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Our holdings include hundreds of glass and film negatives/transparencies that we've scanned ourselves; in addition, many other photos on this site were extracted from reference images (high-resolution tiffs) in the Library of Congress research archive. (To query the database click here.) They are adjusted, restored and reworked by your webmaster in accordance with his aesthetic sensibilities before being downsized and turned into the jpegs you see here. All of these images (including "derivative works") are protected by copyright laws of the United States and other jurisdictions and may not be sold, reproduced or otherwise used for commercial purposes without permission.

© 2018 SHORPY INC.

[REV 25-NOV-2014]

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Frosted Fifth: 1905

Frosted Fifth: 1905

New York circa 1905. "Fifth Avenue after a snow storm." 8x10 inch dry plate glass negative, Detroit Publishing Company. View full size.

On Shorpy:
Today's Top 5

This morning in Sunny California

In answer to Ron's request. I hereby present this shot taken a little before noon from my back yard. Actually, we're in a break from what looks to be a gratifyingly wet winter out here.

Picture Windows

Could you do a close-up of those enormous plate glass windows on the right? Might be the biggest single piece of glass I've seen and too ripe a target for bored young vandals - then or today.

This morning

My street looks like this picture this morning and it's still snowing, keep posting Dave!!! And wake up tterrace so he can send some shots of California.

Post Apartments

The building the northeast corner of Fifth and 28th is still there. Built in 1872-74, it's one of the oldest apartment buildings in New York and one of the few surviving French-flat-style apartment blocks.

Unfortunately, much of the lower Fifth Avenue facade has been replaced. It was designed by George B. Post in the Queen Anne style, with brownstone details. The pyramidal crown with dormer windows has been removed.

Knickerbocker Apartments

Number 243-279 is the 12 storey Knickerbocker Apartments (built 1881-84). It was torn down and replaced in 1926-27 by the New York Times Annex building designed by George Pelham.

Jan or Feb of 1905

January of 1905 was notable for two big blizzards that occurred in New York City and environs - one on Jan. 5, and the other on Jan 25. New York was better off than the rural areas because of its underground subway system. Surface-area trains were hard hit, though, because the snow interfered with their electrical systems and shorted out the lines. Coal-powered passenger and freight trains on the Pennsylvania Central and other lines were kept in the city, because of snow drifts in the surrounding areas trapped many cars on the line. Milk supplies in town ran out.

The New York Times has an archive of all its articles dating back to 1851, so anyone interested can read of the many tales of carriages overturned in snowbanks, drunks frozen to death, and snow shovellers dropping dead while trying to clear the streets.

Like a time machine

So clear!

Any Shorpsters living in Manhattan?

It appears the the two buildings on the NE corner of 5th Ave and 27th may still be in existence. Their facades have been denuded considerably, and their windows replaced. But the buildings there now, if these Google views are correct, seem to be of the appropriate height - 4 or 5 stories above the ground floors of the mercantile establishments.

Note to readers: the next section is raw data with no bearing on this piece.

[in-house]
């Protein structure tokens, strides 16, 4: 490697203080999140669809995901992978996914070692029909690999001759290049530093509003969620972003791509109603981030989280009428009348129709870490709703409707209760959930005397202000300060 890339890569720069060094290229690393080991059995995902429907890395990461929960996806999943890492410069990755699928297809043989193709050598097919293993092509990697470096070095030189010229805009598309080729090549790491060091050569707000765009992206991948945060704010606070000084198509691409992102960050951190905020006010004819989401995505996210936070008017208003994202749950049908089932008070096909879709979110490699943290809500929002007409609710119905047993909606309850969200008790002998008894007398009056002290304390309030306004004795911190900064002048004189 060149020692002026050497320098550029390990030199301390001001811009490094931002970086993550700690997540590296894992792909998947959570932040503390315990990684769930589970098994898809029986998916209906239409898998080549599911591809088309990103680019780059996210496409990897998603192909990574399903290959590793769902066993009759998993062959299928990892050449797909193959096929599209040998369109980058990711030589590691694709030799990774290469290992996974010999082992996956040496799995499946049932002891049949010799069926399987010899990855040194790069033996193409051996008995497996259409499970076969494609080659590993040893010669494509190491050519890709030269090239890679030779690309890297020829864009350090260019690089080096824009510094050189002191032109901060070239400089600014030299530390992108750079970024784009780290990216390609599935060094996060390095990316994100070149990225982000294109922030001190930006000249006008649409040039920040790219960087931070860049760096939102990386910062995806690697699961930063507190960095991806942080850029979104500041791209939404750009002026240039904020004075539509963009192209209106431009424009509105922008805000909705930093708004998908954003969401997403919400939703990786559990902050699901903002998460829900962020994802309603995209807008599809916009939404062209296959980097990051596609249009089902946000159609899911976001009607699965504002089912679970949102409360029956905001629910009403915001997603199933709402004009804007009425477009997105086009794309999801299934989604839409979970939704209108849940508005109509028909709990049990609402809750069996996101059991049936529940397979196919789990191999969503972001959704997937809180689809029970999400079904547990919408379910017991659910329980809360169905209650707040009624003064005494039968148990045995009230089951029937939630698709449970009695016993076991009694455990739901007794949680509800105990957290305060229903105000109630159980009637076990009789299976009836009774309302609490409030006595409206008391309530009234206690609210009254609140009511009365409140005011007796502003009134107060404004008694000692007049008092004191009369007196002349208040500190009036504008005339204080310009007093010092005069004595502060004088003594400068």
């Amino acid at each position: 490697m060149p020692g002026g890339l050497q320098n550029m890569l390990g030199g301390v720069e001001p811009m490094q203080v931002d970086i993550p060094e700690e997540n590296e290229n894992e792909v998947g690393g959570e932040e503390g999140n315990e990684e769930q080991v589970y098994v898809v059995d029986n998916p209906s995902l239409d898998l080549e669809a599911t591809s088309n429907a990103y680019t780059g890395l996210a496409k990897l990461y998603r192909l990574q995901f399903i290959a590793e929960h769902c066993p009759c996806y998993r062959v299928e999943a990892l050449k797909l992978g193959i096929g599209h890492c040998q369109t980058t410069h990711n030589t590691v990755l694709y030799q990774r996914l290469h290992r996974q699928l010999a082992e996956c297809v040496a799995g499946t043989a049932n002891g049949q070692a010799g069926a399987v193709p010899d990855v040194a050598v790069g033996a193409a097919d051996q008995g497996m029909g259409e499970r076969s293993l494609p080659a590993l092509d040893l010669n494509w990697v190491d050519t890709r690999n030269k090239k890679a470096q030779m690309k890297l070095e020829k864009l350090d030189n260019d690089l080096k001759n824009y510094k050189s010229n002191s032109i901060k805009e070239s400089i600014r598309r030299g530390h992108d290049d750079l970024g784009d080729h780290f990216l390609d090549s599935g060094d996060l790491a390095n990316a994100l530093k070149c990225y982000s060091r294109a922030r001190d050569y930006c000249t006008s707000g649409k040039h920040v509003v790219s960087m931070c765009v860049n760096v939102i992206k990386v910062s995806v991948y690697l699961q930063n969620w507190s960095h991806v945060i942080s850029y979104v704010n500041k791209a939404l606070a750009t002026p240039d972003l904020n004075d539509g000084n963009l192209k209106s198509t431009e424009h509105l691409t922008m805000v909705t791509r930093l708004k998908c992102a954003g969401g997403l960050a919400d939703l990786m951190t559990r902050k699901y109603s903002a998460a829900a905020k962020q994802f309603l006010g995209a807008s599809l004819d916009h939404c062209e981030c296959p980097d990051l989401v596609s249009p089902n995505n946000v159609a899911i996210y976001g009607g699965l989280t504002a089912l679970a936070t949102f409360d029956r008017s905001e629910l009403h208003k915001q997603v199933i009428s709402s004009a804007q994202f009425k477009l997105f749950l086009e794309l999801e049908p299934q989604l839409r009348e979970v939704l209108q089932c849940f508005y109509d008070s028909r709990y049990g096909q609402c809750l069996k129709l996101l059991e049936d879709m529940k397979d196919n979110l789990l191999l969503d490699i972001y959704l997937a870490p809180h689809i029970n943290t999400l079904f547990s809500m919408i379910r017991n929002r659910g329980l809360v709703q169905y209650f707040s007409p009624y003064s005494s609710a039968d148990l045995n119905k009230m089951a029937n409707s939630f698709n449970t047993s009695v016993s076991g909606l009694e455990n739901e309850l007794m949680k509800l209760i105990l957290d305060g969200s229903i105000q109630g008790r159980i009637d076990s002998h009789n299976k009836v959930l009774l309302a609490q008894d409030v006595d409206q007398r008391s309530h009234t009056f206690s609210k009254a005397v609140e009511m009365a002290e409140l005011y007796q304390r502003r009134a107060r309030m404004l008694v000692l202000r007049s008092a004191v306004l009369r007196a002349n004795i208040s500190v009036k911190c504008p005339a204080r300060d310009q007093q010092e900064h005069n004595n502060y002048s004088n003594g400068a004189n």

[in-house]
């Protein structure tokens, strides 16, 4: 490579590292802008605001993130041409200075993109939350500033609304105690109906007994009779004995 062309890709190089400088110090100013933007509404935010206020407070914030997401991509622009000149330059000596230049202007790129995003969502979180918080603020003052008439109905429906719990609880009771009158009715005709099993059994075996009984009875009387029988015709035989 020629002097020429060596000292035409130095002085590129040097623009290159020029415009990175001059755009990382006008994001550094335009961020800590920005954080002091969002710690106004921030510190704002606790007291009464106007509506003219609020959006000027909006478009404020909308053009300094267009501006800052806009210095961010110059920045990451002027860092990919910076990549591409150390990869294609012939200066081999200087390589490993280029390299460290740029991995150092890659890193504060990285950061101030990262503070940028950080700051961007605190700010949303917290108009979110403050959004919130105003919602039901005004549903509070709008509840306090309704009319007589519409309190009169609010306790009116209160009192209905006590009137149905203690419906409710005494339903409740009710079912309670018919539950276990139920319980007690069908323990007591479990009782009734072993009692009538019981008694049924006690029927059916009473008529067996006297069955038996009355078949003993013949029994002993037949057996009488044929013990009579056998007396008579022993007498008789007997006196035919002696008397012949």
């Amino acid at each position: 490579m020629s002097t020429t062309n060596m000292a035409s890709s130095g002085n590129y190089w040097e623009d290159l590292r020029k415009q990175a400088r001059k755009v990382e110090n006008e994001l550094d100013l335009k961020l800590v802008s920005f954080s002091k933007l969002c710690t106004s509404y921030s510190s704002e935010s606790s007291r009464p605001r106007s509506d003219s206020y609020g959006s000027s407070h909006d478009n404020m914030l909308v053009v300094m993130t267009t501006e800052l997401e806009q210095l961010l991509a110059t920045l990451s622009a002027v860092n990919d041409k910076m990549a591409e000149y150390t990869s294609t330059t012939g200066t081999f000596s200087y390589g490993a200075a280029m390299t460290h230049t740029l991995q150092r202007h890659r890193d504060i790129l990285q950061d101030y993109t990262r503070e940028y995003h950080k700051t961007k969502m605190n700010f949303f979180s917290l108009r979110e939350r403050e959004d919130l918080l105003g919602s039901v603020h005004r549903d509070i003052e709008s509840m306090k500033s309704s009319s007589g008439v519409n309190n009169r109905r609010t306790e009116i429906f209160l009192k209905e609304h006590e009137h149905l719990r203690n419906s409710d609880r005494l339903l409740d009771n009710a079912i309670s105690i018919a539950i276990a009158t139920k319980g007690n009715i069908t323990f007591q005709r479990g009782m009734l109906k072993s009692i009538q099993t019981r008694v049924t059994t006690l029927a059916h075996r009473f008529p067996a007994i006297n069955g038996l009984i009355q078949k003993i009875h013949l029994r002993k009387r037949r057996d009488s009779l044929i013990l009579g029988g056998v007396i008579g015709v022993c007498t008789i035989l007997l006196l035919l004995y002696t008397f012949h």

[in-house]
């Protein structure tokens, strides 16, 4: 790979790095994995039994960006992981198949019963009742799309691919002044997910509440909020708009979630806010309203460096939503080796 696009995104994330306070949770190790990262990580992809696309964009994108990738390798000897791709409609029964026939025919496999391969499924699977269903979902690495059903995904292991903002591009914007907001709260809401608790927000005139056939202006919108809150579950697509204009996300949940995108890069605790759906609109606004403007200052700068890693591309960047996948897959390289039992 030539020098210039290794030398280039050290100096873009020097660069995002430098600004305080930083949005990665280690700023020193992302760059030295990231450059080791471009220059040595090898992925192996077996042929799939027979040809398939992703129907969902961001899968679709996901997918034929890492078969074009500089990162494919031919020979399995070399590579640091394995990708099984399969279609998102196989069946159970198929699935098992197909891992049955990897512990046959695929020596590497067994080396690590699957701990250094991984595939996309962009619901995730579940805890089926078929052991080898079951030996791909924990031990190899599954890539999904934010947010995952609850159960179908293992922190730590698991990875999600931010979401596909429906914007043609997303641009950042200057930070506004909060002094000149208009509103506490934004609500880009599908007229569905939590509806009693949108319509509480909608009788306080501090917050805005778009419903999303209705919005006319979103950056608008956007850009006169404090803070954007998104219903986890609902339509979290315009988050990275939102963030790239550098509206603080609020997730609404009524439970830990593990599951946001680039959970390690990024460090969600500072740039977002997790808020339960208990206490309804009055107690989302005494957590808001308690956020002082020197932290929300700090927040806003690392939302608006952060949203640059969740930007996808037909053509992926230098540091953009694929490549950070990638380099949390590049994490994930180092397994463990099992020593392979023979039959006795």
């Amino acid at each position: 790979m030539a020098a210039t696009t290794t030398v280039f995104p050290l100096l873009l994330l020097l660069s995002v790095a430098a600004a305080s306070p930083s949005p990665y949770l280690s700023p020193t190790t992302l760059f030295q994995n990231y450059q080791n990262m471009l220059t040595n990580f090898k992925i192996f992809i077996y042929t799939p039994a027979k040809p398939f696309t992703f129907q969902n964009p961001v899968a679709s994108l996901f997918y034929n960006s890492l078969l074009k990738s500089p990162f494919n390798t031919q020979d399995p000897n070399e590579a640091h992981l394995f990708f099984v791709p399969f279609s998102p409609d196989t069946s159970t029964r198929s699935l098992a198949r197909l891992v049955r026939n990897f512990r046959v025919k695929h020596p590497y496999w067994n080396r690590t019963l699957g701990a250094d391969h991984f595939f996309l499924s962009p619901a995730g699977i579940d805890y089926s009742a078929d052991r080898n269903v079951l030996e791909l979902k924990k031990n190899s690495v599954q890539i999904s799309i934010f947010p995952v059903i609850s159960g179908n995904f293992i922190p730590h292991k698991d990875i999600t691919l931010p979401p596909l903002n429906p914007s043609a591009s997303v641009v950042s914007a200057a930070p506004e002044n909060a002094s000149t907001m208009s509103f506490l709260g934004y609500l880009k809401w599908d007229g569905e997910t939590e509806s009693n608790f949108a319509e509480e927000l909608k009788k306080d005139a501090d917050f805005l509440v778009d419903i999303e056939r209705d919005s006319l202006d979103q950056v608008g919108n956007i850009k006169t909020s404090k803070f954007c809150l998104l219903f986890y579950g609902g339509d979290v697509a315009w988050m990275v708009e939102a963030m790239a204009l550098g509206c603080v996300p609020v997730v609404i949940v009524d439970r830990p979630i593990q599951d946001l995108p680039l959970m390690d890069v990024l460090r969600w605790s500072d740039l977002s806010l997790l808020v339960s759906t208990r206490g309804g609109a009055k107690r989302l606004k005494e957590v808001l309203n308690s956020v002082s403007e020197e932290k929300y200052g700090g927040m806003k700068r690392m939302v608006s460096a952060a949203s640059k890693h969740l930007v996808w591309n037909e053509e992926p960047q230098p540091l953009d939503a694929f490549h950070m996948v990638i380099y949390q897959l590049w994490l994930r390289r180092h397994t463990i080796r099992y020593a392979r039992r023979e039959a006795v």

Can anybody "on the street" verify this? It would be a small comfort to know that at least a bit of that century-old elegance has survived. So much else has been bulldozed to be replaced with purely commercial brutalism.

Are there any harness and saddleries left in operation on Fifth Avenue? I wonder when the last one would have closed.

Long Dresses

It looks as if it could be messy wearing a long skirt in winter but, to this day, in really cold weather I wear a long wool skirt under my long wool coat. I find it warmer than any pair of pants I've tried. These ladies had no choice so they were just plain lucky I guess.

Goodbye Dorothy

Five years later, on another cold day, Dorothy Arnold disappeared from this block. She was never found. One of the great mysteries of the 20th century.

243 Fifth Avenue

We have had our last two Chili Cook-Offs on the penthouse roof of the new 243 Fifth Avenue. The Aggie Club of New York and the Texas Exes have been using that space for the last few years. Wonder what these folks would have thought to have heard "The Eyes of Texas" being sung by 450 expat Texans ?

"Outing" again

"Outing" and "Forest and Stream" were the principal outdoor magazines of the day, covering every conceivable sport.

City Sidewalks

I can almost feel the cold stinging my cheek and the fresh snow crunching underfoot.

Anyone who lives in Manhattan today will marvel at the attention paid in to clearing the way for pedestrians, especially at the curb corners.

Fifth at 27th

The view today. Note that Martin's Harness and Saddlery in the 1905 shot is located where the Museum of Sex stands today. Seems appropriate.

View Larger Map

Philly and DC

May look like this Monday morning. The winter of 1904-05 was a severe one east of the Rockies.


Too bad the magazine didn't survive a few more decades to confuse people.

SHORPY HISTORICAL PHOTO ARCHIVE | History in HD is a vintage photo archive featuring thousands of high-definition images from the 1850s to 1960s. (Available as fine-art prints from the Shorpy Archive.) The site is named after Shorpy Higginbotham, a teenage coal miner who lived 100 years ago.

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